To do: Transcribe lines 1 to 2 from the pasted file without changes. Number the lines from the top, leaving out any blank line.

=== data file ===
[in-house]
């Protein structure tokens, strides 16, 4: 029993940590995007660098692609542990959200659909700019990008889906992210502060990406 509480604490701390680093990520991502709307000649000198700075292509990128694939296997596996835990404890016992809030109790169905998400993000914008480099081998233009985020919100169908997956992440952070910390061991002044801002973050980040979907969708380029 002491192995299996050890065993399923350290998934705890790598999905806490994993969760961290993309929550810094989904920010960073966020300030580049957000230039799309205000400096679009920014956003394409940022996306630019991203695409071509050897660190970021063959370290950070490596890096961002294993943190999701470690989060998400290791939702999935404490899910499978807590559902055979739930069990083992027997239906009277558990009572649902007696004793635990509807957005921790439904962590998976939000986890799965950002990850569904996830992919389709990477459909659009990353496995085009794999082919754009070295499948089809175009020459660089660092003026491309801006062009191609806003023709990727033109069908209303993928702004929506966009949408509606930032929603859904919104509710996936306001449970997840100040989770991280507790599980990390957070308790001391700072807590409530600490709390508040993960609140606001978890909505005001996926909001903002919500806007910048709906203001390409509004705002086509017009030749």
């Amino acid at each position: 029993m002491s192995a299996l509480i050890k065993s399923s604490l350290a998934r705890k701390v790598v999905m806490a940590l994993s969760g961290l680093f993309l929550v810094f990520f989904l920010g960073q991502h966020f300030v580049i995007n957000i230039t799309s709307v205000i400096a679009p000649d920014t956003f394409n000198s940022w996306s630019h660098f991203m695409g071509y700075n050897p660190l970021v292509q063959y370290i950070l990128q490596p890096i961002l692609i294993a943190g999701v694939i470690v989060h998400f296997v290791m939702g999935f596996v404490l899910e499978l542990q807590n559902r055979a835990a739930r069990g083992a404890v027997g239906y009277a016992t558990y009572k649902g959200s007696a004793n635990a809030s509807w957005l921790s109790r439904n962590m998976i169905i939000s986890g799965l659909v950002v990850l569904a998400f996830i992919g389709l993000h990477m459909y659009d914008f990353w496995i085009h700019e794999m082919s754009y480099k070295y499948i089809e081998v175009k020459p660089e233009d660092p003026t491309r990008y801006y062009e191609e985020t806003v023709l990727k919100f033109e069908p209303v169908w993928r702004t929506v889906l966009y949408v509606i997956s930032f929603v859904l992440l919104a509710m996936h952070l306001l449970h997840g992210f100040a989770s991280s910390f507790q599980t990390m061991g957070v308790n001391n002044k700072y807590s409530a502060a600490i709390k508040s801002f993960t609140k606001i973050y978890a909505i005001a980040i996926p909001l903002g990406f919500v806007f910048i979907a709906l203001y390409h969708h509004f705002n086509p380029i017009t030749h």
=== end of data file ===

[in-house]
């Protein structure tokens, strides 16, 4: 029993940590995007660098692609542990959200659909700019990008889906992210502060990406 509480604490701390680093990520991502709307000649000198700075292509990128694939296997596996835990404890016992809030109790169905998400993000914008480099081998233009985020919100169908997956992440952070910390061991002044801002973050980040979907969708380029 002491192995299996050890065993399923350290998934705890790598999905806490994993969760961290993309929550810094989904920010960073966020300030580049957000230039799309205000400096679009920014956003394409940022996306630019991203695409071509050897660190970021063959370290950070490596890096961002294993943190999701470690989060998400290791939702999935404490899910499978807590559902055979739930069990083992027997239906009277558990009572649902007696004793635990509807957005921790439904962590998976939000986890799965950002990850569904996830992919389709990477459909659009990353496995085009794999082919754009070295499948089809175009020459660089660092003026491309801006062009191609806003023709990727033109069908209303993928702004929506966009949408509606930032929603859904919104509710996936306001449970997840100040989770991280507790599980990390957070308790001391700072807590409530600490709390508040993960609140606001978890909505005001996926909001903002919500806007910048709906203001390409509004705002086509017009030749």